Only 8,000 electric cars to be on Irish roads by 2020

IRL/GB

Only 8,000 electric cars to be on Irish roads by 2020

Only 8,000 electric cars to be on Irish roads by 2020

There will be just 8,000 electric vehicles (EVs) on Ireland’s roads by 2020, less than half of the Government’s repeatedly revised target.

According to the Communications, Climate Action and Environment Minister, Denis Naughten, there are 5,400 electric cars on the road and there will be just 8,000 electric vehicles (EVs) on Ireland’s roads by 2020, which is less than half of the Government’s repeatedly revised target.

Back in 2008, it was the aim to have Electric Vehicles make up 10% of the national car fleet equivalent to 200,000 vehicles by 2020. In 2014, that target was downsized to 50,000. Last year, it was reduced to 20,000. Now, according to Fianna Fail’s national resources spokesman, Aindrias Moynihan, the projected figure is just 8,000 vehicles. He said that range remained a big issue, exacerbated by the inadequate network.

It is not just the lack of availability of charging points, but also the slow response in getting them up-and-running,” he told the minister in a Dáil debate.

Mr Naughten agreed that it was vital that the charging infrastructure is developed but surprisingly he said that the existing capacity of the public charging network was “considered adequate” but admitting that further “maintenance, availability of parking, and the development of infrastructure to meet the growing demand is necessary”.

Only 8,000 electric cars to be on Irish roads by 2020

It would seem though that the infrastructure is inadequate as there are only 70 fast chargers in the country at the moment. It also takes a long time to get them repaired as in the case of the Macroom charger, which took six months to be repaired. On a journey he made from Cork to Dublin last year, Aindrias Moynihan said:

“the Macroom charging point was down, the Copley St point was down, the two points in Portlaoise were down, the point at junction 14 was down, the point at Kildare was down, the Rathcoole point was down, and the Red Cow point was down. That is between the two major population centres. How can that kind of a network be considered adequate?” he said.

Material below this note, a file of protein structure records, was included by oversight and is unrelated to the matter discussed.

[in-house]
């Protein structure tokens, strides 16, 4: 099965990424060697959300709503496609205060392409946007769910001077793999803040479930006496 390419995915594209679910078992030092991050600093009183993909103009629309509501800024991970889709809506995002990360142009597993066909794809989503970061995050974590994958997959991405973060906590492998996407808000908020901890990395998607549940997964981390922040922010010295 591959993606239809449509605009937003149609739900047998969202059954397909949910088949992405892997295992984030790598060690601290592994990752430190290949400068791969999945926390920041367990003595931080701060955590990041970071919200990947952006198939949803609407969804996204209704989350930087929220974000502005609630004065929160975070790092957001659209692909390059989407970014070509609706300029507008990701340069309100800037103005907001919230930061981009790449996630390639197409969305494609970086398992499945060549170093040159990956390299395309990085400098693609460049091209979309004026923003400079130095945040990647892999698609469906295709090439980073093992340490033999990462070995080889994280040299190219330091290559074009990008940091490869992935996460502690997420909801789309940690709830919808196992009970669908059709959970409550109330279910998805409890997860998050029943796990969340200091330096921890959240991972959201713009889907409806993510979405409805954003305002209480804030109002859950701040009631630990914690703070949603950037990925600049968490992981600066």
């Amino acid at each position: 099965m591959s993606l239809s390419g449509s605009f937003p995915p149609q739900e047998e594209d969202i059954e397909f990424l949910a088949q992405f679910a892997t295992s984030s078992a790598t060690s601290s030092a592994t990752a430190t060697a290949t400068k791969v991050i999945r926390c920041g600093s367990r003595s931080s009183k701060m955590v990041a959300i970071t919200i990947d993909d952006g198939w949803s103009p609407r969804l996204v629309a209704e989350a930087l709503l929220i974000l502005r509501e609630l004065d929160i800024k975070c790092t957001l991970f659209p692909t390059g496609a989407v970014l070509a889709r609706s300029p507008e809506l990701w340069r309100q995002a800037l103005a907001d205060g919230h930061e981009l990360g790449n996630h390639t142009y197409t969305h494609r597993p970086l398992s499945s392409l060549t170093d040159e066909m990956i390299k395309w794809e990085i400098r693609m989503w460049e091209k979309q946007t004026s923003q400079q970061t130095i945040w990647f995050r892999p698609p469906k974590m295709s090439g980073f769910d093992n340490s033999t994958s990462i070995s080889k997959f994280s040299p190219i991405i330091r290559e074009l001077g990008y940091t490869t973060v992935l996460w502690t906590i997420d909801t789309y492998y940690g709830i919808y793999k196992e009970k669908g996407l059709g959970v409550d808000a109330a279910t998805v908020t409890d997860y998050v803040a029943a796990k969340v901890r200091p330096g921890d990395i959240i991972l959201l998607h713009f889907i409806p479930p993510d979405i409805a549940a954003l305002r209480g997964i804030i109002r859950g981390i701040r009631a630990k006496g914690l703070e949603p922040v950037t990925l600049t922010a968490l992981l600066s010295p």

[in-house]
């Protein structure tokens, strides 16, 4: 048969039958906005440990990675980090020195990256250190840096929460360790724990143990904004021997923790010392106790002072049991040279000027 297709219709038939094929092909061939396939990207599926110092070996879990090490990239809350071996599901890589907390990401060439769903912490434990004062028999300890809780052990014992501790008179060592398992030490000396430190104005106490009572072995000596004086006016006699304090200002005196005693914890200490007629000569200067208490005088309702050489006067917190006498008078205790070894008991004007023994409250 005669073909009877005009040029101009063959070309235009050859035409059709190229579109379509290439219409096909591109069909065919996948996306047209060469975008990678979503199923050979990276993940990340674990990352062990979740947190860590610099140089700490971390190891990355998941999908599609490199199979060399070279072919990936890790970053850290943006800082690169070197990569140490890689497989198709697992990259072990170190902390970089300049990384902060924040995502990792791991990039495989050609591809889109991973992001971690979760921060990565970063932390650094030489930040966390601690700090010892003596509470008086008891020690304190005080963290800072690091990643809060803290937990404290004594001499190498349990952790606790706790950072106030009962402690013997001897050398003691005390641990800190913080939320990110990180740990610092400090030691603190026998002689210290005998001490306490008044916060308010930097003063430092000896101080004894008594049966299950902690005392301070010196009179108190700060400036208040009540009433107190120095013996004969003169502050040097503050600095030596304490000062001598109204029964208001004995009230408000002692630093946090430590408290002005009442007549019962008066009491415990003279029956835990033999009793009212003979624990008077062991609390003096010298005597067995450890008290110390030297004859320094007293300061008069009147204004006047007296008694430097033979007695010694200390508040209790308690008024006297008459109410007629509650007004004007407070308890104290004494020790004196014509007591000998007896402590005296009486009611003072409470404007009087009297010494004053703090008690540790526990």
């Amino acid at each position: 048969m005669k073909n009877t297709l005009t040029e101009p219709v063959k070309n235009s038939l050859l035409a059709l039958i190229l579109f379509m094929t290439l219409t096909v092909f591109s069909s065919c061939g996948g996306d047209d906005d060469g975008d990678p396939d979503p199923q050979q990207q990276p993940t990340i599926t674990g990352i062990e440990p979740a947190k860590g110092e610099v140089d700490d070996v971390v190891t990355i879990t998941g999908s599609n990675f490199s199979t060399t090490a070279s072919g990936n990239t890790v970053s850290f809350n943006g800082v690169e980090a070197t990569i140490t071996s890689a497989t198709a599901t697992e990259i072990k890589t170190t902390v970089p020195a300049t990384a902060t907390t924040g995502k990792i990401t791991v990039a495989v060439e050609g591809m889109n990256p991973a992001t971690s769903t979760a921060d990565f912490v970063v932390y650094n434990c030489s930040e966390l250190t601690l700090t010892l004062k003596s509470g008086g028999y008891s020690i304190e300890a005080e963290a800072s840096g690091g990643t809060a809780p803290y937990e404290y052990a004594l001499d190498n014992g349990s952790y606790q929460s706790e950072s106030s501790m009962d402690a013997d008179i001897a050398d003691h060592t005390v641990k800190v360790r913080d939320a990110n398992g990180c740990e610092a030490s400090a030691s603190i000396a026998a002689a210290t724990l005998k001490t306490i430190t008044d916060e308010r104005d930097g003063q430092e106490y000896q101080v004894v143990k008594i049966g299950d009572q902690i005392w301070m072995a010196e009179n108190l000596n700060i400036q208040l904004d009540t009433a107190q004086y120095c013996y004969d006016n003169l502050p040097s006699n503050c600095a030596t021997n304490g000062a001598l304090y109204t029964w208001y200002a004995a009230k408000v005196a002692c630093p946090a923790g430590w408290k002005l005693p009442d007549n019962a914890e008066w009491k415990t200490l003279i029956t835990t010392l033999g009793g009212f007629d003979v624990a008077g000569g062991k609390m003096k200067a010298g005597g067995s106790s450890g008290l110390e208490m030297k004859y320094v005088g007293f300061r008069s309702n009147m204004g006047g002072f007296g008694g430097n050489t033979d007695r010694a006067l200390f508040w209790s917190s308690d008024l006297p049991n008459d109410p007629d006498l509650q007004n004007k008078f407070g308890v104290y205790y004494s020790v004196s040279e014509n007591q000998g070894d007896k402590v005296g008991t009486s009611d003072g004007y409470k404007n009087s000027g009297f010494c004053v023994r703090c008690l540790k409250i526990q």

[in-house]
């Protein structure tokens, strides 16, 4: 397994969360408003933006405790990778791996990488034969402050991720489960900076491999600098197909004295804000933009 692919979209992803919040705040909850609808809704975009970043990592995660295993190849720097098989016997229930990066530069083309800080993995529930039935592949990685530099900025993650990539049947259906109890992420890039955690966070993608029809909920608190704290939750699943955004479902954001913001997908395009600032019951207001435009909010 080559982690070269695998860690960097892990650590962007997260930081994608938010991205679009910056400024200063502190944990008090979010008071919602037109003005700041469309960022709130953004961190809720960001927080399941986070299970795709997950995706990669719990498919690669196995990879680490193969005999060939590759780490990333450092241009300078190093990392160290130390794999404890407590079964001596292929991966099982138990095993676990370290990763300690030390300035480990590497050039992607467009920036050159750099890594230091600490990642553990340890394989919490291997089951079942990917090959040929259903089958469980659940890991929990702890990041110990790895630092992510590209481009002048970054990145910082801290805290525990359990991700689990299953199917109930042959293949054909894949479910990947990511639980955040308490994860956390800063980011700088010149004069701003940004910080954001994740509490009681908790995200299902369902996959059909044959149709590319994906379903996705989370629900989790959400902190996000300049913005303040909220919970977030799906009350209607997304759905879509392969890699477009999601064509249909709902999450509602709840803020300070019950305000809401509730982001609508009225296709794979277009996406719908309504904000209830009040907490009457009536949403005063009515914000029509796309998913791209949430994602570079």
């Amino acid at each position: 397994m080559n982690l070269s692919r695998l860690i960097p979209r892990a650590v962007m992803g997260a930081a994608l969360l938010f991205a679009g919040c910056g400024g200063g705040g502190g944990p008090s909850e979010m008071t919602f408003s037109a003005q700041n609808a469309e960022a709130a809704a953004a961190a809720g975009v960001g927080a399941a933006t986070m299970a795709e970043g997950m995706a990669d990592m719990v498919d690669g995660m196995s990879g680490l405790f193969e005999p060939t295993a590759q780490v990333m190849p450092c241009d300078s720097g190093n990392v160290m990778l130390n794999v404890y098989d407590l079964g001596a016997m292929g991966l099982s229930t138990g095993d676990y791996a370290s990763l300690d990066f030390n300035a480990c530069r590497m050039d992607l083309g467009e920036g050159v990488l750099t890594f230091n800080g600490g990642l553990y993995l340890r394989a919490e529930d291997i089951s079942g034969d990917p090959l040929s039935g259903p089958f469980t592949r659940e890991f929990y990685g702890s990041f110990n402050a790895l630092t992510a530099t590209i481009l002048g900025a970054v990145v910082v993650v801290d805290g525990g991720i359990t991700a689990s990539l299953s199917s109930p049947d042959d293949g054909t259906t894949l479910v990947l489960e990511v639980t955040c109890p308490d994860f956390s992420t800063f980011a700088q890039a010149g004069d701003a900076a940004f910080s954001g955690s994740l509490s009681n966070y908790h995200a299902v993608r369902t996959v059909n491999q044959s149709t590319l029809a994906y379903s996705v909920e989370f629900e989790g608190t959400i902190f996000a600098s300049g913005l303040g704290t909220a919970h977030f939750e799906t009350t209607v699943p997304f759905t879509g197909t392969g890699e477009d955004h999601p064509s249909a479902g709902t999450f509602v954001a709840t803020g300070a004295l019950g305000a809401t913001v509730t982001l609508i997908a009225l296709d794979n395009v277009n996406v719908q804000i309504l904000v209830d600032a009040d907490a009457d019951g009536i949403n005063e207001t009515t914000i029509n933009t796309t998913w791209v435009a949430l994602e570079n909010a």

The minister said an independent regulatory decision from the Commission for Regulation of Utilities set out the need for the charging infrastructure to operate commercially.

“In the absence of State-led support, this is unlikely to happen in the near term. Capital funding of €1.5m has been allocated in my department’s budget this year, therefore, to support the provision of public charging.”

Green Party leader, Eamon Ryan, said that €1.5m total “will not cut it” and that the Government was not thinking big enough and not thinking into the future.

However, the minister said the Government had finite resources and had to use the regulatory tools available.

“That is part of the work of the low-emission vehicle task force,” he said.

“I am frustrated, like Deputy Aindrias Moynihan, by the progress on this and by progress in government in general. We are making significant progress, however, and, once we have the output from the task force, I intend to try to proceed in every way that I can.”

IRL/GB


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